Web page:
Especially since I then read Tolkien’s notes on his translation, which were just as comprehensible even after having read a different version, and… I can’t even express what an amazing experience that was. Tolkien’s language is never lacking in elegance or charm, and at the same time he treats his audience with the greatest respect: while speaking technically and precisely, as if assuming the reader has some idea of how translation works (weird, I know), he also explains everything coherently and thoroughly as if assuming the reader is nevertheless unfamiliar with old English.
In addition to that, his translation notes reveal a world of complexity within the poem that was previously inaccessible, and insight into the culture and history behind the poem, as revealed by its specific language, that only a master philologist could offer. It was deeply engrossing, downright exhilarating to read, and made an intensely fascinating and emotional experience out of one that had always been just casually fun.
No.6 episodes 7 and 8 — Despite anything I said about not wanting to see Shion romantically involved with Nezumi unless Nezumi develops a little more respect for human life, I kinda can’t help shipping them. Personality-wise, they’re really sweet and complementary together. I was happy (and definitely had a moment of romance-fangirl squee) to learn how much the meeting between them years before had affected them, how much of a difference they’d made in each other’s lives…
…but learning how Nezumi was changed by Shion only serves to highlight somewhat painfully how much he still needs to change, how poor his connection to humanity still is. That’s even more painfully emphasized when you find out that his people were slaughtered when he was a child, and he still lacks any empathy for the potential victims of the parasite bees, complete innocents though many of them may be.
Not sure how I feel about this whole thing with Nezumi’s people that lived in harmony with nature, by the way — at least with having them introduced so late in the game here. The description of them juxtaposed with the heartless totalitarian regime of No.6 smacked of polarized environmentalism, which I find excessively tedious. I did, however, like having some sort of explanation offered for the mysterious song XD
Speaking of which, I thought it was more or less hilarious that when we finally heard Nezumi’s amazing singing abilities, he turned out to be… kinda mediocre.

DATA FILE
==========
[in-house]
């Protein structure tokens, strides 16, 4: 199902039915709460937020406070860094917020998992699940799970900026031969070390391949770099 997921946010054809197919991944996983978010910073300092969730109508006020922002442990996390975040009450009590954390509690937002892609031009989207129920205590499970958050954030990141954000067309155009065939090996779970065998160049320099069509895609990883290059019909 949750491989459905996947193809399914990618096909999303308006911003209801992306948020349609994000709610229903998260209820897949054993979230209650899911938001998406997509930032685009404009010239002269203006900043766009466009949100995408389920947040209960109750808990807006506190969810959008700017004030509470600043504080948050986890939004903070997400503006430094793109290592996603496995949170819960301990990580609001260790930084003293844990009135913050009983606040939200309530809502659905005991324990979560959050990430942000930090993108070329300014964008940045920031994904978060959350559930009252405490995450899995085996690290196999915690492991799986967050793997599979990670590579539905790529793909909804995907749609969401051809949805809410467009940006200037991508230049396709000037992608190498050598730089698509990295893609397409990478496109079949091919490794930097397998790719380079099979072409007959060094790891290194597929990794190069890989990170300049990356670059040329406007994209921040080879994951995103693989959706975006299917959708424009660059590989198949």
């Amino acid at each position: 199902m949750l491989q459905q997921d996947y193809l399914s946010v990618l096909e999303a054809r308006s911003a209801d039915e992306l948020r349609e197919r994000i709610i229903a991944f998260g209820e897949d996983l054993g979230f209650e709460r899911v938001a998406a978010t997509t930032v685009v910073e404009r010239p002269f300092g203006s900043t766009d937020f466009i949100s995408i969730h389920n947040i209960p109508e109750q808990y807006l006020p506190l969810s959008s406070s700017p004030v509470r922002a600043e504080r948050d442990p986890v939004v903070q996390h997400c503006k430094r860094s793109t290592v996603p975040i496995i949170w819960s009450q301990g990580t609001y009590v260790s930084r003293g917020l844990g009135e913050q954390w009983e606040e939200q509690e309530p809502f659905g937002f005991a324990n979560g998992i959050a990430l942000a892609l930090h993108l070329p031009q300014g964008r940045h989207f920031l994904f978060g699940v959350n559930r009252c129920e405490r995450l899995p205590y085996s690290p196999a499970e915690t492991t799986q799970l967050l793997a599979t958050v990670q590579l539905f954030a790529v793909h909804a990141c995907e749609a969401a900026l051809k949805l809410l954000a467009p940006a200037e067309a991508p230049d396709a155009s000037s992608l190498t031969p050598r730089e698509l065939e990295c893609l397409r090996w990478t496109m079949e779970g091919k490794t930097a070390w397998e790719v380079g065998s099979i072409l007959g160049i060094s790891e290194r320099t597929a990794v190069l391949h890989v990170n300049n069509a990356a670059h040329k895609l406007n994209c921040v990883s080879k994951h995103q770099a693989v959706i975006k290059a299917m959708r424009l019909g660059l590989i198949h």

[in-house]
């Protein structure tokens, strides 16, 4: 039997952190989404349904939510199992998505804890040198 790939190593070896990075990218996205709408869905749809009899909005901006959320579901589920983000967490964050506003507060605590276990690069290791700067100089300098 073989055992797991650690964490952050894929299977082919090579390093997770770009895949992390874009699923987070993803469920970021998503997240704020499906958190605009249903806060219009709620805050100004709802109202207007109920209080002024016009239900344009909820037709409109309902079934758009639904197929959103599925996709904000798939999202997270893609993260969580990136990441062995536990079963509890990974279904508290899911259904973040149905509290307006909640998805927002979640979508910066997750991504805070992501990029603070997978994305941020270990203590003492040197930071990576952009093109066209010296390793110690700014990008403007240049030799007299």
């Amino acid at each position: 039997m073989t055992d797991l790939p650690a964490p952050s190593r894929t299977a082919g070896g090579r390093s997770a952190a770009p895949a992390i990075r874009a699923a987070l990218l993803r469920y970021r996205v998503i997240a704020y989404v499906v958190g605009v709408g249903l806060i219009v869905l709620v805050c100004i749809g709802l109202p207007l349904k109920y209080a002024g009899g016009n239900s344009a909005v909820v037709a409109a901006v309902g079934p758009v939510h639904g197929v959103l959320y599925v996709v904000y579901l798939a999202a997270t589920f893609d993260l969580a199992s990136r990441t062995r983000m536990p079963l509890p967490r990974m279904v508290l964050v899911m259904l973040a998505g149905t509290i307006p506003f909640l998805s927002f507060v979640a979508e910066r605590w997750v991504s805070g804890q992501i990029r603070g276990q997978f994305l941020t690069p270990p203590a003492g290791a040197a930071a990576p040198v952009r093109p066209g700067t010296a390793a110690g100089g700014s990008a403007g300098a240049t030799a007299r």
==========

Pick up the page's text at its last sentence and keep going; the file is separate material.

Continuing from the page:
Justice Hall — Aight, so our boys were in Palestine long before Mycroft recruited them. That doesn’t negate the possibility that their homosexuality was used as leverage of some sort, but it does suggest something about the sequence of events.
There’s a thing that happens in episodic works — usually TV shows with loosely progressing (or nonexistent) overall plots, but every once in a while I think it occurs in a series of books like this one — that kinda bugs me: in a large cast with a number of relatively important secondary or tertiary characters, you’ll get multiple episodes in a row focusing on the same side character or characters — and not because the events of one episode lead naturally to the events of the next, but because (you get the feeling) in writing one episode about the character, the writer was reminded of the existence of that character and struck with further ideas about what to do with them.
It kinda bugs me because I usually wish these episodes were spaced out a little more; I feel like it would be better storytelling if they were. And in this Mary Russell series, I feel like having Justice Hall come immediately after O Jerusalem is too much — especially when the events are actually separated by several years and adventures. I think I would like it more if I, like Mary, came back to Ali and Mahmoud as old friends about whom I had solidified expectations from some time ago; I think it would make the shock of change much greater than this “Here are some guys — oh, wait! Now they’re different!” quick turn-around that’s presented in the back-to-back books the way they’re arranged.
In fact I think next time I read this series, I’m going to try putting O Jerusalem immediately after The Beekeeper’s Apprentice and see how I like it. I may have decided it wouldn’t fit into the middle very well, but it might make an excellent direct follow-up. We’ll see.